User friendly tutorial for enabling HTTPS support in iPXE

It happens very often that we do not have any burned installation image of our desired system on hand. Burning such an image, onto USB for example, can take several minutes. When someone gets a brand new hardware, user wants to use it as soon as possible, almost like a child with a new toy. But how to save those important minutes? The only thing that comes to the mind is network booting. In this article I will show you how easy it is to boot from network using iPXE on top of coreboot and SeaBIOS. Additionally I will demonstrate booting from HTTPS. Note that below method uses mainline coreboot from upstream repository. It differs from coreboot distribution provided by 3mdeb for PC Engines hardware.

Firmware image preparation

In this article I will use PC Engines apu4 as an example of building coreboot with SeaBIOS and iPXE. Believe me or not, it is pretty easy. To begin, clone the coreboot repository:

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git clone --recurse-submodules https://review.coreboot.org/coreboot.git

It may take a while with submodules. Next ensure you have docker container for building coreboot:

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docker pull coreboot/coreboot-sdk:65718760fa

It also takes a while to download the image (about 2GiB). If you don’t have docker, refer to the documentation dedicated for your operating system, where you will find installation steps. Now when all the pieces are in place, launch the docker container and mount the directory with previously cloned coreboot source:

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docker run --rm -it -v $PWD/coreboot:/home/coreboot/coreboot -w /home/coreboot/coreboot coreboot/coreboot-sdk:65718760fa /bin/bash

The command above mounts the directory called coreboot (should be present after cloning in your current directory) to the /home/coreboot/coreboot inside the container and automatically changes the working directory to it after entering the container. Now you should have working bash inside the container:

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coreboot@be615cb9f097:~/coreboot$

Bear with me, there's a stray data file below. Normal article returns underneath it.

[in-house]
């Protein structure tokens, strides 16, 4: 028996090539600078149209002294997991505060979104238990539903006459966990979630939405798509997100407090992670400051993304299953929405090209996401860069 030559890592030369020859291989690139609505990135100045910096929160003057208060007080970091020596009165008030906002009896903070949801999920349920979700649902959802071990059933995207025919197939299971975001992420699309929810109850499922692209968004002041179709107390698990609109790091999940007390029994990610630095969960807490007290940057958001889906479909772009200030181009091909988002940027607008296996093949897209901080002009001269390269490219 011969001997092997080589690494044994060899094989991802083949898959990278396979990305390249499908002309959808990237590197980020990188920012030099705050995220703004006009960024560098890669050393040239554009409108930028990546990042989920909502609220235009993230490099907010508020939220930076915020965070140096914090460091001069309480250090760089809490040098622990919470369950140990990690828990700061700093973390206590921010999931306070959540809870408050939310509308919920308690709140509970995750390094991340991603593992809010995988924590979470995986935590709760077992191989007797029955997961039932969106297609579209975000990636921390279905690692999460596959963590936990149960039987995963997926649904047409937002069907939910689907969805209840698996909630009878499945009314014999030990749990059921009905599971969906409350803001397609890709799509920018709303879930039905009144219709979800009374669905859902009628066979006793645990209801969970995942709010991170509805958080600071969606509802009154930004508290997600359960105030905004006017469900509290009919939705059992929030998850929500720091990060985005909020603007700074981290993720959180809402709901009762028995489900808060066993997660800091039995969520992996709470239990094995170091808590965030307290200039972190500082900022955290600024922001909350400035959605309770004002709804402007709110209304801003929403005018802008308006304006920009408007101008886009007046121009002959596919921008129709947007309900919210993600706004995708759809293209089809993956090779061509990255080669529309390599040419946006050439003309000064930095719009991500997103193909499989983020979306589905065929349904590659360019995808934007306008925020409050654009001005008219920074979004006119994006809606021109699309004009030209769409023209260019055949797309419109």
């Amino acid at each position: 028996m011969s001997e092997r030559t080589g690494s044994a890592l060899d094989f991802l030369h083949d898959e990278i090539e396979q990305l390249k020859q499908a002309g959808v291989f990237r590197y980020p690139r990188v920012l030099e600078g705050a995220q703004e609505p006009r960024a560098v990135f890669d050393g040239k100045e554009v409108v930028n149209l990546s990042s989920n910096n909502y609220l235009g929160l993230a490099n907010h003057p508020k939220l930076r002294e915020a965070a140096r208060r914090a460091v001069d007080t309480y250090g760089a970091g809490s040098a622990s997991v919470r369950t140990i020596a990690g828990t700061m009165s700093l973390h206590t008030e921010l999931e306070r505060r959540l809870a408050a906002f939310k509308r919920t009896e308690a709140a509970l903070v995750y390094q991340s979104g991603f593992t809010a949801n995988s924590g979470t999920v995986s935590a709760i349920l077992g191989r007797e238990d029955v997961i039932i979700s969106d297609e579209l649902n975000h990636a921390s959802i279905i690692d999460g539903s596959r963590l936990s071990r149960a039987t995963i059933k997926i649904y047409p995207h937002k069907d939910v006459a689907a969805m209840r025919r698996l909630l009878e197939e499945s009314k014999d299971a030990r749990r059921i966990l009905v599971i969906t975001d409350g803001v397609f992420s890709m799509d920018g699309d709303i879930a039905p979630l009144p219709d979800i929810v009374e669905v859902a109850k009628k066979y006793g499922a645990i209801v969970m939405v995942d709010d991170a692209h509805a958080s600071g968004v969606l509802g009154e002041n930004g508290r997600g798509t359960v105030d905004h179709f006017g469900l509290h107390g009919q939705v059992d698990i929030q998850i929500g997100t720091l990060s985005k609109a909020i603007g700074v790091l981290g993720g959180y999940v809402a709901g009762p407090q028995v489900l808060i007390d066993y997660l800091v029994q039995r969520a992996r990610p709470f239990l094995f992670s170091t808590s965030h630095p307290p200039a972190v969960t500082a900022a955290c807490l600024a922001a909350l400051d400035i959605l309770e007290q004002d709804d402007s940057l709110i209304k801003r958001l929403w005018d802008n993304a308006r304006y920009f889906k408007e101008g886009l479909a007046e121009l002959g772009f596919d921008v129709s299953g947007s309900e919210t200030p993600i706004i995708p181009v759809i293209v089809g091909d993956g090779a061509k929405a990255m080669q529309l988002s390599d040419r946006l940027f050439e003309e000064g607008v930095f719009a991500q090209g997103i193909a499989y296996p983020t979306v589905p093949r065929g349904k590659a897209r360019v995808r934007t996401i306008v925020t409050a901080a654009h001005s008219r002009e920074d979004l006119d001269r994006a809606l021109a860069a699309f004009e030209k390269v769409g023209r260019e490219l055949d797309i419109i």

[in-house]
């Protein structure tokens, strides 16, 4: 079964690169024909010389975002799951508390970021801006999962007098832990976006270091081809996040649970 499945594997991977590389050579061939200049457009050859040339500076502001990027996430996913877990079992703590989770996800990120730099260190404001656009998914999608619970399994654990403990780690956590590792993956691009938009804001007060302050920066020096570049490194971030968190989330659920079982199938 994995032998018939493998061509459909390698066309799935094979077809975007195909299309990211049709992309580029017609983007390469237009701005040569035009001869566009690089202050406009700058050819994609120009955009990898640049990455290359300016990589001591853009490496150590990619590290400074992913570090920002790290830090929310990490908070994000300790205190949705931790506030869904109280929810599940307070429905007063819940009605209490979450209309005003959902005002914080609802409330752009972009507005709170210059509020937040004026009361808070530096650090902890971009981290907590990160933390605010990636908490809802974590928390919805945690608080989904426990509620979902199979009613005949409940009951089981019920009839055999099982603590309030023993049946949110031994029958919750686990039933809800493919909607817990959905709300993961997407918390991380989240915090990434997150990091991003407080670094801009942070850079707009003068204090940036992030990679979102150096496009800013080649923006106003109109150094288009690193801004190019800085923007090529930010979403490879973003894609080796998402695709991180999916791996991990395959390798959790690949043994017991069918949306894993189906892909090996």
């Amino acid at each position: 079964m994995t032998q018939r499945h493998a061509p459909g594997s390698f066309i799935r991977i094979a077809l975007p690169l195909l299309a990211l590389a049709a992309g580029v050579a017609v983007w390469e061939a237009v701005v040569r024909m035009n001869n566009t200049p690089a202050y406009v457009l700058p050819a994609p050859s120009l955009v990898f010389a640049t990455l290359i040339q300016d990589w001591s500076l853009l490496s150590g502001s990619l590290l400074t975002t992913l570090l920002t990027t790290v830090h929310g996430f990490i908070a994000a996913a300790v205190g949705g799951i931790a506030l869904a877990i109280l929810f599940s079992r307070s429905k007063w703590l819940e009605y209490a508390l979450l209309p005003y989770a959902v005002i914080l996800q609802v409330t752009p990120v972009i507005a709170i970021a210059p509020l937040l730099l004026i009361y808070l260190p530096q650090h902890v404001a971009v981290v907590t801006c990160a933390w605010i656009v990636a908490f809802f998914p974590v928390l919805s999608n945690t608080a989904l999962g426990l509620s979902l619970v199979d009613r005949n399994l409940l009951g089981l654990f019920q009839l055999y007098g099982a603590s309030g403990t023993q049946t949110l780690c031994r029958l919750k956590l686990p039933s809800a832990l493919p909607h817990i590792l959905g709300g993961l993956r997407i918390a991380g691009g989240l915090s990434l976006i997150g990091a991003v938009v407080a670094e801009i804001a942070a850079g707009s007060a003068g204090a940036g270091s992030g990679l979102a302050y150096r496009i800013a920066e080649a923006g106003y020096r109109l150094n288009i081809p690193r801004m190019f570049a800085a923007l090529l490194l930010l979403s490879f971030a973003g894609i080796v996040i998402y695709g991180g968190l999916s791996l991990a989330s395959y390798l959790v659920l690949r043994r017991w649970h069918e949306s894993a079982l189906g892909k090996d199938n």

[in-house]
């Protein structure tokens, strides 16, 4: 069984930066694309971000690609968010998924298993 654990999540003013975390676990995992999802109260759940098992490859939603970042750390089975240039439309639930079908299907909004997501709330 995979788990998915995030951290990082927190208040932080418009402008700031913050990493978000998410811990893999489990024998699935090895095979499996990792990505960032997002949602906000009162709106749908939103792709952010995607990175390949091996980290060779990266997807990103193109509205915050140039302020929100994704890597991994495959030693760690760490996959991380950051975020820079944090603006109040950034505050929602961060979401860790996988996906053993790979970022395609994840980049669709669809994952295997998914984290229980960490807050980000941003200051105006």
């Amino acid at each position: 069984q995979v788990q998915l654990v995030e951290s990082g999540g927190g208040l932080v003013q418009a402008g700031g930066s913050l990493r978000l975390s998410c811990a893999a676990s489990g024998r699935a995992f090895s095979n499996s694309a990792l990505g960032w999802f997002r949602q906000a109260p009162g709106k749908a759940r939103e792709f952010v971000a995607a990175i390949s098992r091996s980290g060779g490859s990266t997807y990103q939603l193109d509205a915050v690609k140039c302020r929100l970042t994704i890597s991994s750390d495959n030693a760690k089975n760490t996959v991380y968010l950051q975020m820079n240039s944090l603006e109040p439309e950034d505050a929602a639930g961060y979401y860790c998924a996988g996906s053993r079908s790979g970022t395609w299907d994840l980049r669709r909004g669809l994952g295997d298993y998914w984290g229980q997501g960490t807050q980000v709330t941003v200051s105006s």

For simplicity I will use the default apu4 configuration:

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coreboot@be615cb9f097:~/coreboot$ cp configs/config.pcengines_apu4 .config
coreboot@be615cb9f097:~/coreboot$ make olddefconfig

The default configuration for apu4 is loaded. We may for example disable/limit debugging by:

  1. Setting debug level to 0 in Console -> Default console log level (0:EMERG)
  2. Setting SeaBIOS debug level to o Payload -> (0) SeaBIOS debug level (verbosity)

Now it is time to choose our iPXE configuration. Since the iPXE HTTPS support has been merged to coreboot recently, it is available by default when building iPXE from source. Move to the iPXE menu in Payload -> PXE Options ---> (only visible if Add PXE ROM is selected). The menu for apu4 should look like this:

iPXE configuration menu

The network card PCI IDs should contain the vendor and device ID of the network controller on your platform. You can find it by running lspci -nn in Linux on the platform you are building coreboot for.

Now save the configuration and invoke the build:

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configuration written to /home/coreboot/coreboot/.config

*** End of the configuration.
*** Execute 'make' to start the build or try 'make help'.

coreboot@be615cb9f097:~/coreboot$ make

When the image is built, it is placed in the coreboot source directory as build/coreboot.rom. Go ahead and flash it on apu4 using flashrom:

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flashrom -p internal -w coreboot.rom